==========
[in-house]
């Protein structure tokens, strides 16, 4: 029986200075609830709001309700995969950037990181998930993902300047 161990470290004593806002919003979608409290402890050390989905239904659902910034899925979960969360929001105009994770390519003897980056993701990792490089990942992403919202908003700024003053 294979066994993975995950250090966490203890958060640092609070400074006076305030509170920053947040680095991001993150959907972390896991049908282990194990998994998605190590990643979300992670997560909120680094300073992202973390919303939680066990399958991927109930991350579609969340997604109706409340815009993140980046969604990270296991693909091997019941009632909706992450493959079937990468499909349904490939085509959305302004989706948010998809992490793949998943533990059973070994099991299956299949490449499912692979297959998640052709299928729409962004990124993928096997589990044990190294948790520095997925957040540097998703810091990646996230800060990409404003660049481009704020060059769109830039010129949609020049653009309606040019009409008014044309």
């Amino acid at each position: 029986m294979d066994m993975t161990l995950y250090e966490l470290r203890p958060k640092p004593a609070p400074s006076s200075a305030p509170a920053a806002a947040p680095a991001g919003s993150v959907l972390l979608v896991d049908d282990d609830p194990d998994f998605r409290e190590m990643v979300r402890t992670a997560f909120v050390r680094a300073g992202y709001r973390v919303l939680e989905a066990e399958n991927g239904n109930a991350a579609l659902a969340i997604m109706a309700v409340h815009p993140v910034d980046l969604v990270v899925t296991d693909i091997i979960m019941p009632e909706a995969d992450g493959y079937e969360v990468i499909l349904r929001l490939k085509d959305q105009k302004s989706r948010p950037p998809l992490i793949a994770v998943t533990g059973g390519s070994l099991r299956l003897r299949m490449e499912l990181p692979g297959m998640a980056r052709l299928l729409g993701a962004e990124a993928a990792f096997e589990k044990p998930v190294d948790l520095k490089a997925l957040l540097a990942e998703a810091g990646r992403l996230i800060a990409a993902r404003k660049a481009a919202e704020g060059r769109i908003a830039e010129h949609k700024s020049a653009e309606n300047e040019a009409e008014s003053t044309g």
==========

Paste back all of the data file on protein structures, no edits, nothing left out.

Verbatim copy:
[in-house]
């Protein structure tokens, strides 16, 4: 029986200075609830709001309700995969950037990181998930993902300047 161990470290004593806002919003979608409290402890050390989905239904659902910034899925979960969360929001105009994770390519003897980056993701990792490089990942992403919202908003700024003053 294979066994993975995950250090966490203890958060640092609070400074006076305030509170920053947040680095991001993150959907972390896991049908282990194990998994998605190590990643979300992670997560909120680094300073992202973390919303939680066990399958991927109930991350579609969340997604109706409340815009993140980046969604990270296991693909091997019941009632909706992450493959079937990468499909349904490939085509959305302004989706948010998809992490793949998943533990059973070994099991299956299949490449499912692979297959998640052709299928729409962004990124993928096997589990044990190294948790520095997925957040540097998703810091990646996230800060990409404003660049481009704020060059769109830039010129949609020049653009309606040019009409008014044309």
């Amino acid at each position: 029986m294979d066994m993975t161990l995950y250090e966490l470290r203890p958060k640092p004593a609070p400074s006076s200075a305030p509170a920053a806002a947040p680095a991001g919003s993150v959907l972390l979608v896991d049908d282990d609830p194990d998994f998605r409290e190590m990643v979300r402890t992670a997560f909120v050390r680094a300073g992202y709001r973390v919303l939680e989905a066990e399958n991927g239904n109930a991350a579609l659902a969340i997604m109706a309700v409340h815009p993140v910034d980046l969604v990270v899925t296991d693909i091997i979960m019941p009632e909706a995969d992450g493959y079937e969360v990468i499909l349904r929001l490939k085509d959305q105009k302004s989706r948010p950037p998809l992490i793949a994770v998943t533990g059973g390519s070994l099991r299956l003897r299949m490449e499912l990181p692979g297959m998640a980056r052709l299928l729409g993701a962004e990124a993928a990792f096997e589990k044990p998930v190294d948790l520095k490089a997925l957040l540097a990942e998703a810091g990646r992403l996230i800060a990409a993902r404003k660049a481009a919202e704020g060059r769109i908003a830039e010129h949609k700024s020049a653009e309606n300047e040019a009409e008014s003053t044309g």